Maintaining Your Personal Safety

Personal safety is a key aspect of life, yet it is too often ignored. People often take life too granted. It is vital, though, that you look out for your own safety and that of others. Our safety should be one of our key priorities because it will reduce a lot of grief if we pay greater attention to it.

Watch if you are being followed.  Most people are probably aware or pay attention if they are being followed. If you are, it might be better to go to a safe place, or to walk along more crowded corridors. You may not want to go home. You may want to go somewhere else for a while, and then go home after you are not being followed any more.

Seek professional help where required.  Often, people are afraid to contact the police or other safety authority. However, if you feel uncomfortable about anything, do not be afraid to contact them. It is better to be safe than sorry.

Use your senses and intuition.  If anything does not smell, sound, or seem right, then there might be something wrong. Use all of your senses to help you decide if there is something wrong. On a similar note, do not plug up your senses. Some people wear walkmans or ipods while walking around on the street. How can they possibly hear if there is some car screeching past behind them? Better to make use of all your senses and not block them while functioning in daily life.

Daylight is a better time to be outside.  For some strange reason, some people enjoy going out in the darkness and at night. It is always safer to go out in the daylight and where there is lots of light. For your own safety, consider travelling outside in the daytime more often. This may requiring shifting your bedtime and biological rhythm somewhat, but it is likely worth it. Besides, sunshine and daylight usually make people happier and less depressed, so seeing more of it is also beneficial to your health.

Travel safely.  Probably the less reliance on human-created vehicles, the better. For example, if you take the elevators less, you would have a lower probability of getting trapped in it, which does happen. For example, what do you think would happen if there was a fire and you were trapped in an elevator? Probably a risk that you may not want to take even if the chances are remote. Planes are probably less dangerous than cars despite statistics that try to convince you otherwise. For example, in a crash, car crashes would probably allow you to survive more often than plane crashes, which would likely wipe out the whole plane. Similarly, walking is probably more safe than driving.

Engage in low-risk activities.  Some people purposely pursue high-risk activities for the pleasure that such activities bring to them. However, it would be wise to substitute such activities with more mild ones that would also give you great pleasure. Even though you may not think that you can find such activities, do give it a try to find them. You may be surprised the amount of pleasure that they can give you and the grief that can be avoided by avoiding the high-risk activity.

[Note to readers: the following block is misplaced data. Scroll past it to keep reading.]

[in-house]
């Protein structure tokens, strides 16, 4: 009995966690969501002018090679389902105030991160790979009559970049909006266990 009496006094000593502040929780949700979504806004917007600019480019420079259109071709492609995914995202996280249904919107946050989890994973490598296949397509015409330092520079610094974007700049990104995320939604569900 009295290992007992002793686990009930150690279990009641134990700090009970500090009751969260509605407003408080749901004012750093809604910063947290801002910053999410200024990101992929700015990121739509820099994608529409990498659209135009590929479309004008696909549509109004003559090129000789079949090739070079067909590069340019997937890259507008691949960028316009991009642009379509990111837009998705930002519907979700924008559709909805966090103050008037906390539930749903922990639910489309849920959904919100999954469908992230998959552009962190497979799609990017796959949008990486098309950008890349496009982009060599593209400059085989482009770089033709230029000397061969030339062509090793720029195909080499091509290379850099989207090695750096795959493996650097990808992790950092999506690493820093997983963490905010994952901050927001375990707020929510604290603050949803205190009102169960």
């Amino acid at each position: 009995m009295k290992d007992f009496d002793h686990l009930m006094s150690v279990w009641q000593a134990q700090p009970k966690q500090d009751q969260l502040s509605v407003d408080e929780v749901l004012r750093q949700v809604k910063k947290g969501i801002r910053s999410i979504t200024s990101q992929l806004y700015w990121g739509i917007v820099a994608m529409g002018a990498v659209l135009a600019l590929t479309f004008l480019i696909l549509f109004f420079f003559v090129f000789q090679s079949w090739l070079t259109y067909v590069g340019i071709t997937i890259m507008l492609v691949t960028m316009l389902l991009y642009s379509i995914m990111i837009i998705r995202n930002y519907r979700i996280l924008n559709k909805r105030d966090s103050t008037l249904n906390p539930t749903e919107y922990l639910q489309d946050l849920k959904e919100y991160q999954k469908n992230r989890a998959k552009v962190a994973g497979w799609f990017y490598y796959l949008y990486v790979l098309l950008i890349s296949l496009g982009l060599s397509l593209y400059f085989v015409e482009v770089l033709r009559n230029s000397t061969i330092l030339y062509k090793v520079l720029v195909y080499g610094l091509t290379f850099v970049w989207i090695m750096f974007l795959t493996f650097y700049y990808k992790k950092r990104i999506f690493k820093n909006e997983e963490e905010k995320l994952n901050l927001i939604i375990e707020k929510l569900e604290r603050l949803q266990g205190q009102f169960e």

Study the past.  One excellent way to prepare for the future is to study accidents and disasters that have happened in the past in your line of work or in your area. Being prepared for such events is critical to ensuring your safety. This may take some time, but is well worth it. Especially take note of any unpleasant events that have happened to people as you progress through life and try to make sure that you don't make these same blunders.

Pay attention to ergonomics.  Ergonomics is working safely in an environment. This includes not causing any bodily injuries to yourself due to either short or prolonged exposure to a specific environment. Where and how you work affects greatly your health and safety, so pay attention if how and where you work is at all affecting any aspect of your health. If so, you should take precautions and steps to minimize any adverse aspects of that work on your health. Of course, not adverse situation can be avoided, but at least you can make an attempt to address it.

Try also to point out any safety concerns that you have about other people. Sure, they may brush it aside, but you should try to help them as much as possible.  In summary, to have a safe journey in life:

A. Watch if you are being followed.

B. Seek professional help where required.

C. Use your senses and intuition.

D. Daylight is a better time to be outside.

E. Travel safely.

F. Engage in low-risk activities.

G. Study the past.

H. Pay attention to ergonomics.

Life Skills > Healthy Lifestyle Skills > Your Personal Safety


disclaimer  |   privacy policy

Last Checked 2015